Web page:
Thursday, February 26, 2009

Reviews: Sophies World, and Yes, Airports.

Book Review: Sophie's World by Jostein Gaarder

I've actually only read one other book like this in my life. _Ishmael_ by Daniel Quinn. As a textbook of philosophy, this is a work that would easily satisfy any course of Philosophy 101 in college. Gaarder takes the river of thought from the beginning of human thought to almost the present day (as present day thought is not easily seen through the minds of historians) in a flowing narrative of examples, reality-bending tricks, and metaphor.

As a novel, the characters are vividly constructed, and while the reality of the situation is odd, at best, the realization that it's "just a book" plays wonderfully into the ideas of Berekly in that, reality, and the world as a whole is "just a dream." The interplay of book and reality, of book being reality, and the "Neverending Story" effect of stories and realities within realities, makes the book one to be read multiple times. As indeed, the facts and ideas in this book cannot be understood in just one reading. It is a book that investigates the totality of life, and finding more questions than answers, cannot help but leave, at the end, you wondering about reality itself.

Music Review: Mr. Squirrel's Yes, Airports EP.

One of the things I appreciated most about the book above is the way Gaarder weaves reality and fantasy, bending the real world to demonstrate the malleability of reality and the way we perceive it. The master of this craft can use words much as a painter would use a paintbrush on a canvas, creating and playing with words until the work is just right. Ray Bradbury did this quite a bit, especially with Dandelion Wine. An artistic marvel.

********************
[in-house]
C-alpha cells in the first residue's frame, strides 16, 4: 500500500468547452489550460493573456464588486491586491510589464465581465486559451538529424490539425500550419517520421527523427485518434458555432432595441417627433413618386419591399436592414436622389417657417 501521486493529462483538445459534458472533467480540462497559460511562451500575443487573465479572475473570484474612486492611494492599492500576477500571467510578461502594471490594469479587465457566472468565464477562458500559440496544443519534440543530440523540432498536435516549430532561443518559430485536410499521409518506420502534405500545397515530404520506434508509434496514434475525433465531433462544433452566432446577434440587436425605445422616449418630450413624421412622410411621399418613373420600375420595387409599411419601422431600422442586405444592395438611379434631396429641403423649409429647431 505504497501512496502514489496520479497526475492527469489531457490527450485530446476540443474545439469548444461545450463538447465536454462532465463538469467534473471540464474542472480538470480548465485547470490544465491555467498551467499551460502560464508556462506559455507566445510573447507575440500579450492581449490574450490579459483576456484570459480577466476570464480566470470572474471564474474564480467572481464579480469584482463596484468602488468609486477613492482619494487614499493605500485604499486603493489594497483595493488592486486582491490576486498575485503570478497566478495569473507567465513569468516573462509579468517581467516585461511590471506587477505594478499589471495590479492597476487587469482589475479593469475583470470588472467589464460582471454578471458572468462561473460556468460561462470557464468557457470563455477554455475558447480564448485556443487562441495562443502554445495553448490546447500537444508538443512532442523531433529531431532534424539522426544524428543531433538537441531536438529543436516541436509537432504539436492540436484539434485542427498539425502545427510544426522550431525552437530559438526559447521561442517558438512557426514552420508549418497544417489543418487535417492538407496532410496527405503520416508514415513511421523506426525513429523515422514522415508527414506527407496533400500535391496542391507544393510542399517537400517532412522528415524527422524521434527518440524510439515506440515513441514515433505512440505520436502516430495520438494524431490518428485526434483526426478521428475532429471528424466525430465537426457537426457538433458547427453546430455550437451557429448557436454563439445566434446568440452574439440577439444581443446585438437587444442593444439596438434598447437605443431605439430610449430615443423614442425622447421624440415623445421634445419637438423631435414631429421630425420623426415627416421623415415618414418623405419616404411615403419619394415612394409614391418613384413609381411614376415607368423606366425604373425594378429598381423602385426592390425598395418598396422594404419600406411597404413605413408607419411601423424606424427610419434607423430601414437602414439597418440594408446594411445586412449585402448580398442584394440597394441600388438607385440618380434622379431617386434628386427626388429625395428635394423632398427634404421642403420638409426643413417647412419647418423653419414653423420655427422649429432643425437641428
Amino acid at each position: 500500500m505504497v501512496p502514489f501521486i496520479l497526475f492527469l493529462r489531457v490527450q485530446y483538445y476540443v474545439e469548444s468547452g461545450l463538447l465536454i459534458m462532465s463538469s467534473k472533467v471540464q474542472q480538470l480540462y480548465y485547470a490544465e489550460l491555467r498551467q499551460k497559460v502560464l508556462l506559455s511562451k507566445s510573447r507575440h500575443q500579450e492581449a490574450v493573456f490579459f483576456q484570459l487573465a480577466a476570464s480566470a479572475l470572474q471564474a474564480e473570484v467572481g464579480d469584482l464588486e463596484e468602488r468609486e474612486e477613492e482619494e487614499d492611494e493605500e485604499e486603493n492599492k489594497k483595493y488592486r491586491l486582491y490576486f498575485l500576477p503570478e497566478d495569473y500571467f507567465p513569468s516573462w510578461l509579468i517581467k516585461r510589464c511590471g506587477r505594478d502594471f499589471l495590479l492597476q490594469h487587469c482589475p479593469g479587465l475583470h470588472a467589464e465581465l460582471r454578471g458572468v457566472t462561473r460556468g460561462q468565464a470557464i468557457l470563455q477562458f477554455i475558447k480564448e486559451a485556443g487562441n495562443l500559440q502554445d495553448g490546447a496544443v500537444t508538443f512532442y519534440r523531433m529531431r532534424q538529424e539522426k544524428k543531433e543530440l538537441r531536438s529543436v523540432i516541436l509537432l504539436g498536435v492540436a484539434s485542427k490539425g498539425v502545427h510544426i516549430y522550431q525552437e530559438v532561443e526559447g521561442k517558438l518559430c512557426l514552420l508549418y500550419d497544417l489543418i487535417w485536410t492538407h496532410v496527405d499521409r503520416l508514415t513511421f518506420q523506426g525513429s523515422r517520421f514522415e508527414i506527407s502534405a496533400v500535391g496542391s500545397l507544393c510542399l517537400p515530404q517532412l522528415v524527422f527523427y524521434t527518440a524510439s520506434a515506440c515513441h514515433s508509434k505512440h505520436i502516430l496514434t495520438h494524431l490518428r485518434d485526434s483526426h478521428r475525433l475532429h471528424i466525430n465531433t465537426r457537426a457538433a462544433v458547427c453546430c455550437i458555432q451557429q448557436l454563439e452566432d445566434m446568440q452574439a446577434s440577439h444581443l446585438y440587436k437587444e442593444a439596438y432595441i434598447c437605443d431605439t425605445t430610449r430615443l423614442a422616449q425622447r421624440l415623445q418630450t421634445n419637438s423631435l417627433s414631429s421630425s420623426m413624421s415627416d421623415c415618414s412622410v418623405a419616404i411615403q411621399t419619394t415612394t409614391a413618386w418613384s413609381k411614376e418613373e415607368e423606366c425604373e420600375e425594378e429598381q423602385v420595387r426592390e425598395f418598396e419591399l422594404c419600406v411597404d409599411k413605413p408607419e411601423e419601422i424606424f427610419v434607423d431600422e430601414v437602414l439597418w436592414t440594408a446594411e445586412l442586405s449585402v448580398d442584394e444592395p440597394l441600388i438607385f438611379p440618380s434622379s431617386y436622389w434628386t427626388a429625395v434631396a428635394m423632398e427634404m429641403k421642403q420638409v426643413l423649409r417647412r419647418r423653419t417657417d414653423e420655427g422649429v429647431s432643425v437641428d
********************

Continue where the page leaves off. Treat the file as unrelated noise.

In a sense, this is what Piers is doing under the name Mr. Squirrel. I can picture him, late at night, in a studio with piano, guitar, synthesizer, Pro Tools, and any other various instruments, creating a sound and a rhythm that fully comes from within the mind, swimming up through some vast subconscious sea. Much like a painter would a blank canvas, or an orchestra director would do with his baton.

The "Yes, Airports EP" is four tracks of trance type music, which is basically repetitive chords and beats that wax and wan, much like breathing does. The best Trance music exactly imitates the tempo of breathing, makes the tune more internal. There are such pieces that I have heard...very relaxing. Some of Timid's pieces on OCRemix, for instance.

Anyway, each of the four tracks are taken from a specific emotion, or feeling, which can easily be identified in daily life. For the first, the first seconds sound like an Airport, but then rescinds into a percussive section of Indian and Disco music, along with a child's record that one would hear in Elementary school. A very late night, indeed. Perhaps the mix of thoughts in a dream... or whatever.

The second deals with the Early morning, which works really well, especially with the lyrics, "I've got to get this right, I only got this time..." maybe a late night session, tension, emotions, all mixed up, but of course, an undercurrent of the relaxing flow of the music above it.

The third piece, Nothing but Pebbles, is probably the weakest track, mainly because the percussive nature seems to stop the overall flow. (Yes, sort of like pebbles, so I get it, but...) It started working for me around the 3:50 mark, when the melody and the rhythm seemed to easily coincide with each other.

The last track, Macchu Picchu, is wonderful, on a personal level, because I love Meso-American stuff, and the exotic and mystical lost city of the Incas is very well personified with the sci-fi tones, the Spanish guitar track, and the Incan flute. Was the Incan civilization visited by aliens, as the tracks on the Nazcan plain might seem to indicate? The romance of the lost civilization is one that will draw people to climb the steps of the abandoned city.

Overall, a great first album. It's worth listening to his other works, available on Myspace, Soundcard...etc... You can easily find those tracks, and links to purchase this album (and the second one, which I haven't listened to, yet) here:

No comments:

Post a Comment